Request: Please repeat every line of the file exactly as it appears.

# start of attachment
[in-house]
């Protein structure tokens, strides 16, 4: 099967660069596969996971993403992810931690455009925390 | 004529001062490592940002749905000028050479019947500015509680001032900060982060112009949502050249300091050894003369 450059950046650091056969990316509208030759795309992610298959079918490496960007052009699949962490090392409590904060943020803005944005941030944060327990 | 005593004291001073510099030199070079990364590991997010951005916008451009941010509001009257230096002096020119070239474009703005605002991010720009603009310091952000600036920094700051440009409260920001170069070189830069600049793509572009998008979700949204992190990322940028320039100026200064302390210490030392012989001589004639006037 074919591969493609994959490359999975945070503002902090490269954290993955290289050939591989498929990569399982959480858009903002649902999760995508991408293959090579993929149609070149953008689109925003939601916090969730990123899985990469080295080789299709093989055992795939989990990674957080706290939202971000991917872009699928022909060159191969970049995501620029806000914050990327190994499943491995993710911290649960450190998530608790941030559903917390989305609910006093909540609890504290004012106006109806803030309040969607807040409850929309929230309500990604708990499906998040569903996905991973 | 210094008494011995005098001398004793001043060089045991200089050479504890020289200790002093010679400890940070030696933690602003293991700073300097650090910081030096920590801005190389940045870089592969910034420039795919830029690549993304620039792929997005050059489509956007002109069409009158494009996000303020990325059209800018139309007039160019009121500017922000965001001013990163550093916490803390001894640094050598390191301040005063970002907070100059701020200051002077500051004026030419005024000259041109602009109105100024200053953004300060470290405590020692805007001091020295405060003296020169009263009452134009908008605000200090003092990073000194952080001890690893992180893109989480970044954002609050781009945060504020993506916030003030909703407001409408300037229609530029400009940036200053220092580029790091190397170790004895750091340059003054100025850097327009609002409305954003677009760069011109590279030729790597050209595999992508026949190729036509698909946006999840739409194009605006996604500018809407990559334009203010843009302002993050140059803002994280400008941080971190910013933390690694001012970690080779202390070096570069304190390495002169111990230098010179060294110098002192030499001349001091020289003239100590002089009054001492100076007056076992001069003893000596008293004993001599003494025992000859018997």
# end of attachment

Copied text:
[in-house]
């Protein structure tokens, strides 16, 4: 099967660069596969996971993403992810931690455009925390 | 004529001062490592940002749905000028050479019947500015509680001032900060982060112009949502050249300091050894003369 450059950046650091056969990316509208030759795309992610298959079918490496960007052009699949962490090392409590904060943020803005944005941030944060327990 | 005593004291001073510099030199070079990364590991997010951005916008451009941010509001009257230096002096020119070239474009703005605002991010720009603009310091952000600036920094700051440009409260920001170069070189830069600049793509572009998008979700949204992190990322940028320039100026200064302390210490030392012989001589004639006037 074919591969493609994959490359999975945070503002902090490269954290993955290289050939591989498929990569399982959480858009903002649902999760995508991408293959090579993929149609070149953008689109925003939601916090969730990123899985990469080295080789299709093989055992795939989990990674957080706290939202971000991917872009699928022909060159191969970049995501620029806000914050990327190994499943491995993710911290649960450190998530608790941030559903917390989305609910006093909540609890504290004012106006109806803030309040969607807040409850929309929230309500990604708990499906998040569903996905991973 | 210094008494011995005098001398004793001043060089045991200089050479504890020289200790002093010679400890940070030696933690602003293991700073300097650090910081030096920590801005190389940045870089592969910034420039795919830029690549993304620039792929997005050059489509956007002109069409009158494009996000303020990325059209800018139309007039160019009121500017922000965001001013990163550093916490803390001894640094050598390191301040005063970002907070100059701020200051002077500051004026030419005024000259041109602009109105100024200053953004300060470290405590020692805007001091020295405060003296020169009263009452134009908008605000200090003092990073000194952080001890690893992180893109989480970044954002609050781009945060504020993506916030003030909703407001409408300037229609530029400009940036200053220092580029790091190397170790004895750091340059003054100025850097327009609002409305954003677009760069011109590279030729790597050209595999992508026949190729036509698909946006999840739409194009605006996604500018809407990559334009203010843009302002993050140059803002994280400008941080971190910013933390690694001012970690080779202390070096570069304190390495002169111990230098010179060294110098002192030499001349001091020289003239100590002089009054001492100076007056076992001069003893000596008293004993001599003494025992000859018997």